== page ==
In 1928 an Indian graduate student, Subrahmanyan Chandrasekhar, set sail for England to study at Cambridge University. During his voyage from India, he worked out how big a star could be and still support itself against its own gravity after it had used up all its fuel. That wonderful idea was this :  When the star becomes small, the matter particles get very near to each other, and so according to the pauli exclusion principle, they must have very different velocities.  This makes them move away from each other and so tends to make the star expand. A star can therefore maintain itself at a constant radius by a balance between the attraction of gravity and the repulsion that arises from the exclusion principle, just as earlier in its life gravity was balanced by the heat.

Subrahmanyan-Chandrasekhar--Images

Chandrasekhar realized, however, there is a limit to the repulsion that the exclusion principle can provide. The velocity of relativity limits the maximum difference in the velocities of matter particles in a star to the speed of light. This means that when the star got sufficiently dense, the repulsion caused by the exclusion principle would be less than the attraction of gravity. Chandrasekhar calculated that a cold star more than about one and a half times the mass of our sun would not be able to support itself against its own gravity. This limiting mass is now known as Chandrasekhar limit. If a star’s mass is less than the Chandrasekhar limit, it can eventually stop contracting and settle down to a possible final state as “White Dwarf”.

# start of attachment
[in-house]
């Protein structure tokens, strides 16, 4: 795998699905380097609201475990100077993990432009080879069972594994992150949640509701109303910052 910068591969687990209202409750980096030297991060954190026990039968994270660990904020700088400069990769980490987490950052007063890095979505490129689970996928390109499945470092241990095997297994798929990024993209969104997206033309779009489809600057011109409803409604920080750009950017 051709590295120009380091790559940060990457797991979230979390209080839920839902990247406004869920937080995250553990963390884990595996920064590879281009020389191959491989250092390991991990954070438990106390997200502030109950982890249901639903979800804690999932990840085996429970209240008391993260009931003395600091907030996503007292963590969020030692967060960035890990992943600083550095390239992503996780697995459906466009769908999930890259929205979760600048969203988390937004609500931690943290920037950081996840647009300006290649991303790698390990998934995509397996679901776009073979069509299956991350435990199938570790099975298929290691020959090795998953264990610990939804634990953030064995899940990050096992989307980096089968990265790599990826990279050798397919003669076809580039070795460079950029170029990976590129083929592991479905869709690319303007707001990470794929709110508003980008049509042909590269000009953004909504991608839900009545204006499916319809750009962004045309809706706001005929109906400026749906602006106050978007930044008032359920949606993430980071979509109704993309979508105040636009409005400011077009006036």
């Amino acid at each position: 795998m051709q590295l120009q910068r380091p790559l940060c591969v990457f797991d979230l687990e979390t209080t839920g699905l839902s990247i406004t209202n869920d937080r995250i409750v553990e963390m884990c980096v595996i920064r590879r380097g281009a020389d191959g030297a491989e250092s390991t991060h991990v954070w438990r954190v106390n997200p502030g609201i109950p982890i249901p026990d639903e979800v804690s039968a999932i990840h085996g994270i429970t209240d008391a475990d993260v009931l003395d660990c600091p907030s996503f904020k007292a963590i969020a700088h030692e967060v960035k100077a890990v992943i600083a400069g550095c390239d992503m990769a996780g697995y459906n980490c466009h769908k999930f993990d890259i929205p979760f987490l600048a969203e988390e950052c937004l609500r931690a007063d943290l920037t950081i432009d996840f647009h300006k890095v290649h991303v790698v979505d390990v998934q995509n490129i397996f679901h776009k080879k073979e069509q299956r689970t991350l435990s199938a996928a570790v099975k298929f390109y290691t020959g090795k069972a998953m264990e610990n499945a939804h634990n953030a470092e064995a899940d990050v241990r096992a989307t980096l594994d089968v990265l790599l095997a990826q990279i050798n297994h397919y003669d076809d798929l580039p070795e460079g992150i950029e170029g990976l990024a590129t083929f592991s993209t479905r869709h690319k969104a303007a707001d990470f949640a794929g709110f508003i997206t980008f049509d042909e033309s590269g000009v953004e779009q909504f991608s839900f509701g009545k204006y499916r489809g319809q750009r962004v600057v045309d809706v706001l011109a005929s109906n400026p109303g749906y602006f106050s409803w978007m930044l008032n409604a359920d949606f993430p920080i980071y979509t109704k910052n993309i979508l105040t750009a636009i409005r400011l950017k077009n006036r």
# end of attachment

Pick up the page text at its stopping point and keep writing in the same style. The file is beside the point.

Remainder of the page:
Courtesy:1. “A Brief History of Time” by Stephen Hawking.

2. “A Briefer History of Time” by Stephen Hawking.

3. The Mathematical Theory of Black Holes by  Subrahmanyan Chandrasekhar

4. Various Documentaries

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Compiled by Dhiraj Sarmah.


  1. Harsh Rao

    20 November

    Heavy element production in case of galactic black holes- in the vicinity 'frame dragging' occurs- what happens in that case- some matter being dragged in would fuse, but in a drastically changed spacetime, wouldn't the energy equations change? could it be that elements of higher atomic wt than iron are produced, some of them spewed around and out by the black hole jets? would this be another source of higher elements?